Phoebe L. Cor­bett

The London Magazine - - NEWS - Phoebe L. Cor­bett

A Brook­lyn Blue Moon

Rum­bling over Brook­lyn Bridge on the M train, Mia spoke of the poet we were vis­it­ing for the night. Delilah was pub­lish­ing her new book, and I had been struck with visions of an il­lus­tri­ous po­etry recital, lost in the sounds of cham­pagne flutes and in­tim­i­dat­ing con­ver­sa­tions.

‘She’s like a tree elf,’ my older sis­ter an­nounced, guz­zling Fire­ball whisky straight from the bot­tle. ‘Or a nymph.’ De­spite liv­ing in Amer­ica for five years, Mia’s English ac­cent pierced through the throng of late night pas­sen­gers. Eyes rolled. I took a sip and stared at the full moon span­gled over the Hud­son River, blur­ring its edges as my throat stung. The sub­way car was bright, a pale yel­low stark in my mem­ory, and in con­trast, New York City’s sky­line looked sub­dued. Beau­ti­ful, still, I thought some­where through my sleepy haze.

I’d been here a mere two swel­ter­ing days, and though this city had stunned me with its huge parks and wild streets and sky­scrapers and views, I had yet to un­earth the cul­ture I craved. The part of Har­lem I imag­ined Mia to live in, with his­tory and com­mu­nity, had been swal­lowed up and bought out by Columbia Univer­sity. In an­other word: gen­tri­fied. So when she in­vited me to a dis­tant friend’s po­etry read­ing in Bush­wick, Brook­lyn, de­spite a sickly blend of heat­stroke and jet­lag, as a poet I was cu­ri­ous. A lit­er­ary night could be cul­ture I was look­ing for.

Next to us, a man with pep­pered stub­ble swung open the car­riage door. Au­gust heat and the roar of the train tracks flew in. As my eyes drew to his faded Yan­kees shirt curl­ing at his waist, I watched with mild dis­gust as he un­buck­led his belt, bal­anc­ing one lum­ber­jack boot on each car­riage. Mia smirked at my frown as I wit­nessed him piss­ing over the Hud­son, bask­ing un­der the open sky.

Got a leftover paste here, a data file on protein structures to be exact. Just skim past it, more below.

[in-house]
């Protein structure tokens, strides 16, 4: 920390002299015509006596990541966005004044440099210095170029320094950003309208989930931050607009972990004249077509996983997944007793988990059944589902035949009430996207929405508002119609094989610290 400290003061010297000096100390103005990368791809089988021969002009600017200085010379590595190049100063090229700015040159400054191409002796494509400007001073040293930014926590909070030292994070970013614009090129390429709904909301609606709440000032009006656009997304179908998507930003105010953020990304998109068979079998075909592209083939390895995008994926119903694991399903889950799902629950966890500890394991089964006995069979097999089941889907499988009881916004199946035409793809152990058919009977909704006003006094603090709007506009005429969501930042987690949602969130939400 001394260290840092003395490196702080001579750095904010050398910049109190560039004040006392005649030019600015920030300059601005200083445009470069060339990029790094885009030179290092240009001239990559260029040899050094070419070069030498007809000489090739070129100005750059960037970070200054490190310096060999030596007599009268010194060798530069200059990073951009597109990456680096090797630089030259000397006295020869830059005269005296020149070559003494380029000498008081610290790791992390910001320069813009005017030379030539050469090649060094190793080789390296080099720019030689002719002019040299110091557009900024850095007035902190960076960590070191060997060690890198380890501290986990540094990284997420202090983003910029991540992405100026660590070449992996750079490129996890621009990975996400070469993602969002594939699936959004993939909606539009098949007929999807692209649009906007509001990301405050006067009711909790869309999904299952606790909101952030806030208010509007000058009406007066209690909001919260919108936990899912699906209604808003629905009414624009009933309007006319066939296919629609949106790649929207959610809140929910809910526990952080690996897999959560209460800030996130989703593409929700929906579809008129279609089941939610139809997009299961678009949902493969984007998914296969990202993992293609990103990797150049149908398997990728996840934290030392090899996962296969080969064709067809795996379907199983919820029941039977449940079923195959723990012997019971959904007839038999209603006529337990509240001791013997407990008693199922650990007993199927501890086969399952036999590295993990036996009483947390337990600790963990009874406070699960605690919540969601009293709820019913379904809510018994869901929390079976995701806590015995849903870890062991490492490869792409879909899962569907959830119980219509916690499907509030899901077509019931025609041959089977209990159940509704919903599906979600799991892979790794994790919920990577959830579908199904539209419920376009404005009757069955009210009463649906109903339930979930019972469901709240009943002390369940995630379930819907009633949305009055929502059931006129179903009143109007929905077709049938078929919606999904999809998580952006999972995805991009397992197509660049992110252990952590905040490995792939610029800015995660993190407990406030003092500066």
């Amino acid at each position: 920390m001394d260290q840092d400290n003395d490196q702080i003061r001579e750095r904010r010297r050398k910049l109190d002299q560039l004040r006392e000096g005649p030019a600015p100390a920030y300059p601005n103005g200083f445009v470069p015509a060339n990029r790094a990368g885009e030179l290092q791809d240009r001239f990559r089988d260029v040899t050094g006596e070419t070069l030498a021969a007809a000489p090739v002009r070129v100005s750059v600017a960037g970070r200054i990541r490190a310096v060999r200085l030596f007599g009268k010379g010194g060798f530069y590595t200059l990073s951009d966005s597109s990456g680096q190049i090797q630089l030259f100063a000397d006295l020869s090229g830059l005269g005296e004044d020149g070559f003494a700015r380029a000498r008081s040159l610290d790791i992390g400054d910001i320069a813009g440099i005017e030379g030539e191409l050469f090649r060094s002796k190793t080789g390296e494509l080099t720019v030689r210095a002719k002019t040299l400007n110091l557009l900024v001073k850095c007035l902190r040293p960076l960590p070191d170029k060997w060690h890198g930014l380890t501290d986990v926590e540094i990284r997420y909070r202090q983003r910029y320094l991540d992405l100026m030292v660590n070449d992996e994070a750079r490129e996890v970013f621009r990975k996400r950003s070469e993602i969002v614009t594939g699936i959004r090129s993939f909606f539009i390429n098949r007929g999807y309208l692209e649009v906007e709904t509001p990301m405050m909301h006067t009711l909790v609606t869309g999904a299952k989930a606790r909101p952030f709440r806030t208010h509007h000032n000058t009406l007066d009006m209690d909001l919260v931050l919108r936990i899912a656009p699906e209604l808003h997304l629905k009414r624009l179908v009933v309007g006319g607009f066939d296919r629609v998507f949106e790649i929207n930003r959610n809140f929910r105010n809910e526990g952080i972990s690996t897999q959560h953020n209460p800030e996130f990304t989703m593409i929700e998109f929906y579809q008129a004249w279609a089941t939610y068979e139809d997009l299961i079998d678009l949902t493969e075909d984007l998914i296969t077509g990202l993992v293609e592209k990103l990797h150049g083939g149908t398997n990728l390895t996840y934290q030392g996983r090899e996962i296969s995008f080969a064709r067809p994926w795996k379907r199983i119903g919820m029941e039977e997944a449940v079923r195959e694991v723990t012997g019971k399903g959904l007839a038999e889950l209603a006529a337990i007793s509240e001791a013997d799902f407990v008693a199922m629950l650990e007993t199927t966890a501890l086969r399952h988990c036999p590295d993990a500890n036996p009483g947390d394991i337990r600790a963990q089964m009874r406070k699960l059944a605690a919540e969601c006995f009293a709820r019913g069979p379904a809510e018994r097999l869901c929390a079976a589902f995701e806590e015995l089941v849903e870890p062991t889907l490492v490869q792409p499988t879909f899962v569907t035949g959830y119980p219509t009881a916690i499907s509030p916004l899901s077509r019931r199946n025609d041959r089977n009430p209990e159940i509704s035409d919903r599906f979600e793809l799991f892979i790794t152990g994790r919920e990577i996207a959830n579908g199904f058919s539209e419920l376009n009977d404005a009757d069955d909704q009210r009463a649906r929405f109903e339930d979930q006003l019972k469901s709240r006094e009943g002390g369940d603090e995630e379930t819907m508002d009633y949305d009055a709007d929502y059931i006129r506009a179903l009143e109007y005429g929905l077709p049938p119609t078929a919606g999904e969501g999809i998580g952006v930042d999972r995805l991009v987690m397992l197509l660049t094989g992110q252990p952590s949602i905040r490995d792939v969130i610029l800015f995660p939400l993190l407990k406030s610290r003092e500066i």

‘It hap­pens all the time here,’ she dis­missed. ‘He’s just en­joy­ing the view.’

Slid­ing back into the night’s waxy heat at Cen­tral Av­enue sta­tion, we emerged from a flight of steps into a va­cant in­ter­sec­tion. A nearby gen­er­a­tor hummed. Traf­fic lights hung un­der the bridge like bananas from a tree: slices of yel­low flick­er­ing in the shade with green and am­ber and red. A strange quiet­ness had met us in Bush­wick. We hur­ried our foot­steps to­wards an open­ing of light from a Taco Bell in front. Run­ning my hands through my hair, I felt sticky and damp. Sweat clung to my neck as we gin­gerly scut­tled past rows of pas­tel painted houses, clamped shut with metal barred doors. Across from us, dis­tant bass notes whirred from a dive bar as we wound up to Delilah’s block.

It was a lofty, cop­per-red build­ing, at­tached with a concrete arch­way. We moved past the bins and up the steps. From the shad­ows a burly rat coursed across Mia’s shoes. She shrieked. With nowhere to turn, the rat de­sisted, ob­struct­ing the door with scared black eyes and a body slick with grease. We froze too, star­ing at him as he did us, wait­ing for move­ment. I yelped and swore, ready to run. In a woozy leap, my sis­ter pushed into the door of the build­ing and held it open for me. I hes­i­tantly hopped, and then we were in, catch­ing sight of the rat dart­ing out of the gate from the ruckus.

At the very top of the stair­well, a small, elfin girl with a gust of sil­ver hair greeted us at the apart­ment door. An end­less lad­der rested be­side her.

‘I’m so glad you’re here,’ she squealed, squeezing Mia.

‘I’m Delilah,’ she said, turn­ing to me. ‘It’s a blue moon tonight, you know? What good luck…’ She trailed off. I tried to ask about it with­out seem­ing naïve.

‘Oh dar­ling, spells will be cast tonight, for sure. Es­bats are a spe­cial time – per­fect for po­etry.’ Es­bats? A later Google search taught me these were coven meet­ings on the nights of full moons, in­spir­ing heal­ing and psy­chic train­ing. Blue moons – a sec­ond full moon in the same cal­en­dar month – held added power. I tried to pic­ture hold­ing a po­etry es­bat with my own friends, but couldn’t.

‘She’s a witch. A… pa­gan,’ Mia whis­pered be­hind me. ‘For­got to say.’